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The technology is related to the use of metal pipes constructed from several layers of metal foil as structural components, and the process for their manufacture. The original use of these is in nuclear fusion reactors, for which they have been successfully tested and where such pipes would be exposed to extremely high temperature and pressure regimes, far exceeding the allowable regime of application of conventional (steel) pipes. The technology is ready for use in the non-‐fusion domain and was patented by the inventors Jens Reiser, Bermhard Dafferner, Anfreas Hoffmann, Michael Rieth, Werner Schulmeyer and Anton Möslang.
Description of the technology
The metal pipes are composed of layers of refractory metal. Such metals, for example Tungsten and Molybdenum, are extraordinarily resistant to heat and wear and have a melting point well above 1772 °C. They are elastic enough to be wrapped in tube form.
Innovation and advantages of the offer
Metal pipes are commonly used in many facilities. They transport fluids such as water, oil, liquid metal or gas. Conventional pipes made out of steel are not however suitable for operation in a high temperature and/or pressure regime as they suffer from structural deficits and aging. A further disadvantage of steel is the low heat conductivity. Refractory metals show a substantially improved performance. However producing pipes made e.g. of Tungsten is not cost efficient as they cannot be extruded and do not provide the required mechanical properties. Up to now this has also prohibited the manufacturing of pipes with a small wall thickness of order 1 mm. In addition, Tungsten is brittle, which prohibits its use as a structural component. The technology innovation described here resolves these problems by constructing the tube out of several layers of refractory metal, which may be combined with layers of other material. The layers are joined by gluing, soldering or welding, but only in areas where this is necessary. Tests have shown that such tubes also show a high ductility; thus they are deformed under high load rather than breaking.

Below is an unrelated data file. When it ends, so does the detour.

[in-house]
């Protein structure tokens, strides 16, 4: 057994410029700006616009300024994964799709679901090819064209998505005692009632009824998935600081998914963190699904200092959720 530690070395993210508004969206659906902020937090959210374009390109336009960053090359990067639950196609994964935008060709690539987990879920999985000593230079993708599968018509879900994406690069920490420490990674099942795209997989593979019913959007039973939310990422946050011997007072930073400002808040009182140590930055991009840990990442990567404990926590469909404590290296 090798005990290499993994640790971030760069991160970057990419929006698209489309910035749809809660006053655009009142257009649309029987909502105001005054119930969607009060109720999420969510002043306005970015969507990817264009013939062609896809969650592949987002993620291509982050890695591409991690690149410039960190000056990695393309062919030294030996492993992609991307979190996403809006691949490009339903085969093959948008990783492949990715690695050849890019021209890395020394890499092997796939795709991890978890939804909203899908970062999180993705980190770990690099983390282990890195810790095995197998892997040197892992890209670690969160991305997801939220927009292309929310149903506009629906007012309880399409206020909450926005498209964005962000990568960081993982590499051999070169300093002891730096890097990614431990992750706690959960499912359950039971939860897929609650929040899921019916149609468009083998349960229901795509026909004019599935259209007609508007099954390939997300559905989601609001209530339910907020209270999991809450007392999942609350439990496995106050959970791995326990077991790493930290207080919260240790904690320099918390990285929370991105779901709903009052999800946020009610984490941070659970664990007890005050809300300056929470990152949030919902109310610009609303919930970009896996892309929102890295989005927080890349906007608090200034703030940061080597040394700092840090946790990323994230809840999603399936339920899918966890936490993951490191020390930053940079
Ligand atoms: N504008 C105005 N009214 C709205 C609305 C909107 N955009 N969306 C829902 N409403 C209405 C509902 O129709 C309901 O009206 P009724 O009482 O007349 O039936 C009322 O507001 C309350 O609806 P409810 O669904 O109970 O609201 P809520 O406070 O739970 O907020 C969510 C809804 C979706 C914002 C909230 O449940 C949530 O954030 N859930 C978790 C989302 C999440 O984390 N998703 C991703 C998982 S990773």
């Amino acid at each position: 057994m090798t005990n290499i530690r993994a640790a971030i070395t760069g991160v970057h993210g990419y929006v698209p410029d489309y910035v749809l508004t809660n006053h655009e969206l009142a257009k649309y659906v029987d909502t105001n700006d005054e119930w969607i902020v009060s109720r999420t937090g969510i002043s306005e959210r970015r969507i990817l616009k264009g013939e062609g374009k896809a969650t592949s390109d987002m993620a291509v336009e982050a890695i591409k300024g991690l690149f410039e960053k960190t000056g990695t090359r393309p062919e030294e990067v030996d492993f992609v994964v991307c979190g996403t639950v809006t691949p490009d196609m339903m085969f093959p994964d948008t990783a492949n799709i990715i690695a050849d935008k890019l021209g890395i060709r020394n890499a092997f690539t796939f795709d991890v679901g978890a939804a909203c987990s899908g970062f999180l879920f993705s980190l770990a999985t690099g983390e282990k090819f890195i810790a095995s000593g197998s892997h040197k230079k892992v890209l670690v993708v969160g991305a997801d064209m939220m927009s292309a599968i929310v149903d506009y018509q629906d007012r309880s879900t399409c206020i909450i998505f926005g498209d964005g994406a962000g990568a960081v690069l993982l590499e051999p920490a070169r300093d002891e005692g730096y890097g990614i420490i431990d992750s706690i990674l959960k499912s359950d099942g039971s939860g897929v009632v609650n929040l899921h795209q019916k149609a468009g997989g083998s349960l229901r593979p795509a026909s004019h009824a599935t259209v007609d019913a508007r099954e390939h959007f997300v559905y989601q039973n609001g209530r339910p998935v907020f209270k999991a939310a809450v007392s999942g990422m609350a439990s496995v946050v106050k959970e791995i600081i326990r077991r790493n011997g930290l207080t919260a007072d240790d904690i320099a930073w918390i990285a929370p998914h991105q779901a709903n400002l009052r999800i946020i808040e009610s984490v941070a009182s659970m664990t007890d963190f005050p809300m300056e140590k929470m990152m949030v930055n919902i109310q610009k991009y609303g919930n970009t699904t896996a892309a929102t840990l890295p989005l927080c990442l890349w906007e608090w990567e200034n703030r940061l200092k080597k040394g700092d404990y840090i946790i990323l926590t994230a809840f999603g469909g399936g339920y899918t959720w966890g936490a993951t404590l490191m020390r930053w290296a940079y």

The technology has been tested successfully for application in the Nuclear Fusion domain. Diverterscurrently use copper tubes that need to be replaced by the new technology, in particular in view of future requirements for fusion power plants. Further application areas are space, such as for electric propulsion components made of tungsten, as well as (test) facilities outside the fusion domain but subject to high temperature and/or pressure regimes. The technology is also applicable to liquid metal transport e.g. use in new solar farms.
The innovative application and production of pipes made of refractory metal foils was developed at the Karlsruhe Institute of Technology (KIT). It was successfully tested and patented. It shows superior performance, i.e. a substantially increased ductility and resistance, when exposed to high temperature and/or pressure compared to conventional metal pipes.